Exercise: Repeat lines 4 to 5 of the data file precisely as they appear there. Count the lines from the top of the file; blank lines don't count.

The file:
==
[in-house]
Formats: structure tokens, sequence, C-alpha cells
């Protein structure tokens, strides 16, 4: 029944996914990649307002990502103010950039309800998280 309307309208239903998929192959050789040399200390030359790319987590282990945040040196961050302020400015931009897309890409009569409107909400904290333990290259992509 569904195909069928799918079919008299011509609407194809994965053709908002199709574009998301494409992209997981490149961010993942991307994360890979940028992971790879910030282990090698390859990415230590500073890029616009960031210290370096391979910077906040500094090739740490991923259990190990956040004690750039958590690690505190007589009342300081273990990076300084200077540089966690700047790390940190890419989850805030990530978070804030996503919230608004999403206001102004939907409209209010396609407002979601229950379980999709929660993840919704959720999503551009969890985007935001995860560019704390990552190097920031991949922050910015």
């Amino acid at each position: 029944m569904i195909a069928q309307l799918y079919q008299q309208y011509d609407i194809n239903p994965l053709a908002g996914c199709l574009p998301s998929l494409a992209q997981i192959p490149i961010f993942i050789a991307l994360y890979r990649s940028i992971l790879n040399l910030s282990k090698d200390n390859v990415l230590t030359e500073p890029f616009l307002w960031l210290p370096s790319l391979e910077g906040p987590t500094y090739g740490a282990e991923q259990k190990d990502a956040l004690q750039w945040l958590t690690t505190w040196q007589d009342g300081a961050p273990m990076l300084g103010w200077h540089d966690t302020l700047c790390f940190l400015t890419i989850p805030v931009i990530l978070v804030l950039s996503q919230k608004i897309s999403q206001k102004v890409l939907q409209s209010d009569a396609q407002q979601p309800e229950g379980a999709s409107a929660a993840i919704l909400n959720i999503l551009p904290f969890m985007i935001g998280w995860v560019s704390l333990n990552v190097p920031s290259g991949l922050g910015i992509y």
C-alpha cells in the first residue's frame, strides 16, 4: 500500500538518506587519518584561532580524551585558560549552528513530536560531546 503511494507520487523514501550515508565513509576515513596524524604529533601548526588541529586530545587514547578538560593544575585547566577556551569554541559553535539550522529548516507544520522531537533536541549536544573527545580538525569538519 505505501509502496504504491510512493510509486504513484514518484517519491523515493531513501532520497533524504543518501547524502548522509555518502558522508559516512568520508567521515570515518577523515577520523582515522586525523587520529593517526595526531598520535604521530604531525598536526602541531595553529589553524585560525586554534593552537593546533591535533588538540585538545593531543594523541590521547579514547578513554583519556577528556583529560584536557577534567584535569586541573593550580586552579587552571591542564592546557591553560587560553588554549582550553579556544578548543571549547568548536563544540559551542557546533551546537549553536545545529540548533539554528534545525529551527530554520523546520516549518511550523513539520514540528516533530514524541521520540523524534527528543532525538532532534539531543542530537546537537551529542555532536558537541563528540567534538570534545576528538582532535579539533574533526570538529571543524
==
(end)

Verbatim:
């Amino acid at each position: 029944m569904i195909a069928q309307l799918y079919q008299q309208y011509d609407i194809n239903p994965l053709a908002g996914c199709l574009p998301s998929l494409a992209q997981i192959p490149i961010f993942i050789a991307l994360y890979r990649s940028i992971l790879n040399l910030s282990k090698d200390n390859v990415l230590t030359e500073p890029f616009l307002w960031l210290p370096s790319l391979e910077g906040p987590t500094y090739g740490a282990e991923q259990k190990d990502a956040l004690q750039w945040l958590t690690t505190w040196q007589d009342g300081a961050p273990m990076l300084g103010w200077h540089d966690t302020l700047c790390f940190l400015t890419i989850p805030v931009i990530l978070v804030l950039s996503q919230k608004i897309s999403q206001k102004v890409l939907q409209s209010d009569a396609q407002q979601p309800e229950g379980a999709s409107a929660a993840i919704l909400n959720i999503l551009p904290f969890m985007i935001g998280w995860v560019s704390l333990n990552v190097p920031s290259g991949l922050g910015i992509y």
C-alpha cells in the first residue's frame, strides 16, 4: 500500500538518506587519518584561532580524551585558560549552528513530536560531546 503511494507520487523514501550515508565513509576515513596524524604529533601548526588541529586530545587514547578538560593544575585547566577556551569554541559553535539550522529548516507544520522531537533536541549536544573527545580538525569538519 505505501509502496504504491510512493510509486504513484514518484517519491523515493531513501532520497533524504543518501547524502548522509555518502558522508559516512568520508567521515570515518577523515577520523582515522586525523587520529593517526595526531598520535604521530604531525598536526602541531595553529589553524585560525586554534593552537593546533591535533588538540585538545593531543594523541590521547579514547578513554583519556577528556583529560584536557577534567584535569586541573593550580586552579587552571591542564592546557591553560587560553588554549582550553579556544578548543571549547568548536563544540559551542557546533551546537549553536545545529540548533539554528534545525529551527530554520523546520516549518511550523513539520514540528516533530514524541521520540523524534527528543532525538532532534539531543542530537546537537551529542555532536558537541563528540567534538570534545576528538582532535579539533574533526570538529571543524